The powerful expression of masculine strength found in The Blacksmith was magnified in Our Blacksmith which is arguably Clausen's most dramatic picture of human industry, the labours of physical exertion and the fire and brimstone of the industrialised world. The way in which the red-hot iron casts light upon the clothes of the figures and creates deep shadows, had previously been explored in In The Gun Factory at Woolwich Arsenal of 1918 (Imperial War Museum, London). The present work continues in the genre of paintings depicting industrial labourers that Stanhope Forbes began with pictures such as Forging the Anchor of 1892 (Ipswich Museum and Art Gallery), The Smithy of 1895 and The Steel Workers of 1915.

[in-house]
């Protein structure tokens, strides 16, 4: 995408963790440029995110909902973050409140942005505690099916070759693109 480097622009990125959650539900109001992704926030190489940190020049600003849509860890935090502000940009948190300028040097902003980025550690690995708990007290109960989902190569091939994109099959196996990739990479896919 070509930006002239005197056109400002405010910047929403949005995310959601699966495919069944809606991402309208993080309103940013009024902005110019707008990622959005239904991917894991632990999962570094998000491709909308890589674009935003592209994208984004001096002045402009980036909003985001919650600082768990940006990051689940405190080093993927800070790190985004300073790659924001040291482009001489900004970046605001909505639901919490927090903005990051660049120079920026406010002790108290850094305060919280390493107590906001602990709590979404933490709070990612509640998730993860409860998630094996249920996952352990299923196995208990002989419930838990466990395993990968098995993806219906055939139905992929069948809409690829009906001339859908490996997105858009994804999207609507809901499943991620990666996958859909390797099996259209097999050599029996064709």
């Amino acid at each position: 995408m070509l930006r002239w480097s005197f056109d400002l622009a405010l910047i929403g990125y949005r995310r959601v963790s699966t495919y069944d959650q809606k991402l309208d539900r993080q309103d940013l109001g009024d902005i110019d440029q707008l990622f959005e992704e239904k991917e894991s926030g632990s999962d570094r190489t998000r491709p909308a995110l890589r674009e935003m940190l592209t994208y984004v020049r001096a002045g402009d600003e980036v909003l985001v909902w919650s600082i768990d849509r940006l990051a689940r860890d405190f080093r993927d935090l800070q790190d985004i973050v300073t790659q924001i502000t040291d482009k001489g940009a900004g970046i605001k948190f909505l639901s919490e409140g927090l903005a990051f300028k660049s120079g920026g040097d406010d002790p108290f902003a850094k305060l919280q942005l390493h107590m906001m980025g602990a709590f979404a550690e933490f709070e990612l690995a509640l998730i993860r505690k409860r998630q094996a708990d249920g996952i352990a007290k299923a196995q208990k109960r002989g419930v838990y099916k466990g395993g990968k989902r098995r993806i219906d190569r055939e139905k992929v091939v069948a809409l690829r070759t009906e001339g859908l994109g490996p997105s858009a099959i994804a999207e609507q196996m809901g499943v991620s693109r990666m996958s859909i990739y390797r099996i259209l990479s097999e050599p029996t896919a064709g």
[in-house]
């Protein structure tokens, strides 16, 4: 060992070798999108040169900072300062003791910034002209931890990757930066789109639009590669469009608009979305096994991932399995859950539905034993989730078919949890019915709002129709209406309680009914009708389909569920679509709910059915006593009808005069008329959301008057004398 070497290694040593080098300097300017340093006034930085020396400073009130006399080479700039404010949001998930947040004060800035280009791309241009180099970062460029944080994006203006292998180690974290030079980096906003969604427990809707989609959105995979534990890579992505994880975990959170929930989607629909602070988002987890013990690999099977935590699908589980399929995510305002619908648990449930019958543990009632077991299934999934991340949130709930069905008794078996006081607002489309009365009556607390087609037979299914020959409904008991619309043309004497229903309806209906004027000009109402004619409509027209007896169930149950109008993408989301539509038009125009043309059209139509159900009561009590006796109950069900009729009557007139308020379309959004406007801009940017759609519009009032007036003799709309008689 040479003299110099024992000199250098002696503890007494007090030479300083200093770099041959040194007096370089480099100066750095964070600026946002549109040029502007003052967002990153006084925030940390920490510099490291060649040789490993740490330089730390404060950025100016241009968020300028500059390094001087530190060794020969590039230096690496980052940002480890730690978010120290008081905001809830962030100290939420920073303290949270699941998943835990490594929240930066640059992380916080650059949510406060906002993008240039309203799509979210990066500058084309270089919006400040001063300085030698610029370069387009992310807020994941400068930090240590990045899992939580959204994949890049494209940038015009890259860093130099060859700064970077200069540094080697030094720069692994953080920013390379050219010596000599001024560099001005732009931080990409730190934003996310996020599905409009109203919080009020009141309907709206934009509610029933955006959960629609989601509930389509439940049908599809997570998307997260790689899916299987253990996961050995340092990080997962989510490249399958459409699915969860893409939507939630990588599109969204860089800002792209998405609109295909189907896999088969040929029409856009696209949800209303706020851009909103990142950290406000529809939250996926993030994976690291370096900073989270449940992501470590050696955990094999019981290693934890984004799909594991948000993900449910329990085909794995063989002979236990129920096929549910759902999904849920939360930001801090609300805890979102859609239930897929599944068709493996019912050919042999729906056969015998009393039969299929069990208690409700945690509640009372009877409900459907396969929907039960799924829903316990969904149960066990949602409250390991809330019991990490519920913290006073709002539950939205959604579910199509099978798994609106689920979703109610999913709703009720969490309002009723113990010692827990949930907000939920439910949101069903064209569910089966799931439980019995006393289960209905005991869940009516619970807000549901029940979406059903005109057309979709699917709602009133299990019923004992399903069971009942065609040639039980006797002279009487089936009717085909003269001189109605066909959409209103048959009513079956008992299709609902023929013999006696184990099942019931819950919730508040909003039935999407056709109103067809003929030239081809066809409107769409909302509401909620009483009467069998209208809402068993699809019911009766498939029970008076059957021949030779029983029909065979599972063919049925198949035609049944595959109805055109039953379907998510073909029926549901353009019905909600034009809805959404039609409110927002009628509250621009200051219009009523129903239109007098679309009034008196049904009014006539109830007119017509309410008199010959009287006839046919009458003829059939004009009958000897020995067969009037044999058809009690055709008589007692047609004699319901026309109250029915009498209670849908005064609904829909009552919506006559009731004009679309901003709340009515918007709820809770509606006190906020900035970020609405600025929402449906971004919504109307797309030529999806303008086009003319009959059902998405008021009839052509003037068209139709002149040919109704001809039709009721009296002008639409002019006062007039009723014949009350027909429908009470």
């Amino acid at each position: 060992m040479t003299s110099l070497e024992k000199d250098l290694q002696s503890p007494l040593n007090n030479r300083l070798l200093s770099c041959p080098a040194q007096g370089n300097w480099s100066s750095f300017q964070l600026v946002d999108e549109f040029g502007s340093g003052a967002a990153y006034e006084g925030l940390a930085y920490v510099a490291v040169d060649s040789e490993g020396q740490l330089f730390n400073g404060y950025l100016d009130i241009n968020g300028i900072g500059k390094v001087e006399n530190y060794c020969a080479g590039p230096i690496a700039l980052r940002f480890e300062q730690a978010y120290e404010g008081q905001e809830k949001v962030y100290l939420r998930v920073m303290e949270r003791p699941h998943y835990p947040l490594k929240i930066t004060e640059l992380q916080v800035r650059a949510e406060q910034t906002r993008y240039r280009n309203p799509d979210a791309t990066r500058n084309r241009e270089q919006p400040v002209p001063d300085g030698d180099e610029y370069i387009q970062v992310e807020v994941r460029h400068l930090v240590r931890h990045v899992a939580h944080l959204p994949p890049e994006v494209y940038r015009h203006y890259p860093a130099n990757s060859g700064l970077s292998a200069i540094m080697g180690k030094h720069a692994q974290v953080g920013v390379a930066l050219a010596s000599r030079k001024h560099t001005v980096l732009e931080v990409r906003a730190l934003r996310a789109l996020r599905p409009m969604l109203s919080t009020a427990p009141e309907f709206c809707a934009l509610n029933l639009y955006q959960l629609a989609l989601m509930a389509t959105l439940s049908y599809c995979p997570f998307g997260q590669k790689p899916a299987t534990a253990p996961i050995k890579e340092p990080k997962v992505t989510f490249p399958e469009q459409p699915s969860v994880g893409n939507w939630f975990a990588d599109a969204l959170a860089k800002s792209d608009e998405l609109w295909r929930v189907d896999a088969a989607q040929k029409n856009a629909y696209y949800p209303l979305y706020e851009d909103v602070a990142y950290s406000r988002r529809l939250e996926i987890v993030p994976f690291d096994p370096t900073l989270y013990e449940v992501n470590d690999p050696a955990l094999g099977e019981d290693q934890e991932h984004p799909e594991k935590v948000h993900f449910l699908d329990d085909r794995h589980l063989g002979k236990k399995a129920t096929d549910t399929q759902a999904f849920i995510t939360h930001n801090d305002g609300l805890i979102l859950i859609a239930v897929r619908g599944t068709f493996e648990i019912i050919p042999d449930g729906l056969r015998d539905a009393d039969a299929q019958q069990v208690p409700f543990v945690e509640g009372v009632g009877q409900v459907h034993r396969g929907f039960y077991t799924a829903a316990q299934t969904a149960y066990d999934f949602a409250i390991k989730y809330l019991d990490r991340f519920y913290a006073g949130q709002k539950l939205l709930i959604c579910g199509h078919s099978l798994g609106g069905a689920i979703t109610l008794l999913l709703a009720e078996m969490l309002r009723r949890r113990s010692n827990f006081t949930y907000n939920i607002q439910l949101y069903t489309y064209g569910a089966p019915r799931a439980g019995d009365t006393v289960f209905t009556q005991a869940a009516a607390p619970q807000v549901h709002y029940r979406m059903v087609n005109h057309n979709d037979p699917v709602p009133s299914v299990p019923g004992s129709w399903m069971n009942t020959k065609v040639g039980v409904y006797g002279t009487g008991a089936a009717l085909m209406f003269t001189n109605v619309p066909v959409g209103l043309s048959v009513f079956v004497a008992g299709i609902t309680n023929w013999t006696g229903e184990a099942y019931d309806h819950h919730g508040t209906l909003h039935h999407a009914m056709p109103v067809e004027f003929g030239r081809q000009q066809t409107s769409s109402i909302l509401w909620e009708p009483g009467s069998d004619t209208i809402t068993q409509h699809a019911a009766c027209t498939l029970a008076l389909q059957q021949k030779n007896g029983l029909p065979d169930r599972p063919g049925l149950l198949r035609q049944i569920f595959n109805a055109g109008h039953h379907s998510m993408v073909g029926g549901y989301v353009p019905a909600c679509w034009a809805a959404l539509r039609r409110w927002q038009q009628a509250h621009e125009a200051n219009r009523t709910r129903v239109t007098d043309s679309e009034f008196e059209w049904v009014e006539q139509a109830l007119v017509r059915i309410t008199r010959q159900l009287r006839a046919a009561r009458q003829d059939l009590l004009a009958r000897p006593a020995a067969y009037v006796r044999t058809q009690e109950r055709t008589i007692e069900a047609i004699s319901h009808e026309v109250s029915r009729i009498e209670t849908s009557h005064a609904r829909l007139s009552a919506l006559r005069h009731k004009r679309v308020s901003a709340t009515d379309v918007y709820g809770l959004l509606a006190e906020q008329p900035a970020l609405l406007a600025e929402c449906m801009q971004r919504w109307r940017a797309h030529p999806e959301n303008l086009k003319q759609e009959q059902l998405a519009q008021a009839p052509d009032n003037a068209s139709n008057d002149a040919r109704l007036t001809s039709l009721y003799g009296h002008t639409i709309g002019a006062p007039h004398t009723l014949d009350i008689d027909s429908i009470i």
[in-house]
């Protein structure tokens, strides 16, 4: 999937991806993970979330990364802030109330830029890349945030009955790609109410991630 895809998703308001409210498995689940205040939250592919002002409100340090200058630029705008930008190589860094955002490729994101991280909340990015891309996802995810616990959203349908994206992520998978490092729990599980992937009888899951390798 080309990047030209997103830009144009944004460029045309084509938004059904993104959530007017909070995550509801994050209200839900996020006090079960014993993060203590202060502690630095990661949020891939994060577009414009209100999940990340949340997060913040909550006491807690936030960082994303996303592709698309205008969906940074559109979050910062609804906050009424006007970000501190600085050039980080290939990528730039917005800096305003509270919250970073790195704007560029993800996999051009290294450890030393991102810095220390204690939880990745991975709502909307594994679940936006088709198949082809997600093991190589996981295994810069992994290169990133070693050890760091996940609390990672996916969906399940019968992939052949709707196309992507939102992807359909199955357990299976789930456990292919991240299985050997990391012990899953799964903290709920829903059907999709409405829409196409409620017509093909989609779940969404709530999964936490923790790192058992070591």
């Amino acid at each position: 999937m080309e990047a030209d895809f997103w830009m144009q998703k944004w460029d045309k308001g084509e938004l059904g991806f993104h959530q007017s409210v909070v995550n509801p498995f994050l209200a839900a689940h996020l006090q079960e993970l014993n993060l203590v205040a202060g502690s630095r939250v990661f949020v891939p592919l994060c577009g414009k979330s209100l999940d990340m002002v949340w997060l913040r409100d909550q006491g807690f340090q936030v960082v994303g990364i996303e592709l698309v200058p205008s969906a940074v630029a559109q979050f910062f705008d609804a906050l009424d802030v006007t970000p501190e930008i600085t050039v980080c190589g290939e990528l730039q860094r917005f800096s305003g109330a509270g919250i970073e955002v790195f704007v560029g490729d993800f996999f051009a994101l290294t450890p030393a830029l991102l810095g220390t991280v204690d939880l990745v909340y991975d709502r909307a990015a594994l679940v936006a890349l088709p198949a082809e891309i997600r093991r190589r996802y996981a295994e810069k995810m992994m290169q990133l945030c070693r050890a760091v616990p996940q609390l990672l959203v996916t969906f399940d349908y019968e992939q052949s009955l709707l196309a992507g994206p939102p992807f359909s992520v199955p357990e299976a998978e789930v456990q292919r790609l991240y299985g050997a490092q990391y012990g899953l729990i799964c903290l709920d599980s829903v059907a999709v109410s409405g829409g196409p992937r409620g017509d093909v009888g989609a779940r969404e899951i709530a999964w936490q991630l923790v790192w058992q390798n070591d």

On the 27th October 1927 Clausen was introduced to the leading industrial engineer W F Crittall (1887-1956), by Crittall's father who owned a still life painting by the artist. Crittall was a member of the Design and Industries Association and had trained at the St John's Wood Art School where Clausen had distributed prizes. He later designed a revolutionary way of making metal framed window frames. The two men became close friends and Crittall commissioned the present work, possibly after seeing The Blacksmith which was still in Clausen's studio. Clausen was also asked by Crittall to find other artists to paint local workers for a series of pictures he wanted to purchase for his home at Great Easton. Clausen and Crittall holidayed together on several occasions in Walberswick and Clausen painted his portrait for the Royal Academy exhibition of 1936.
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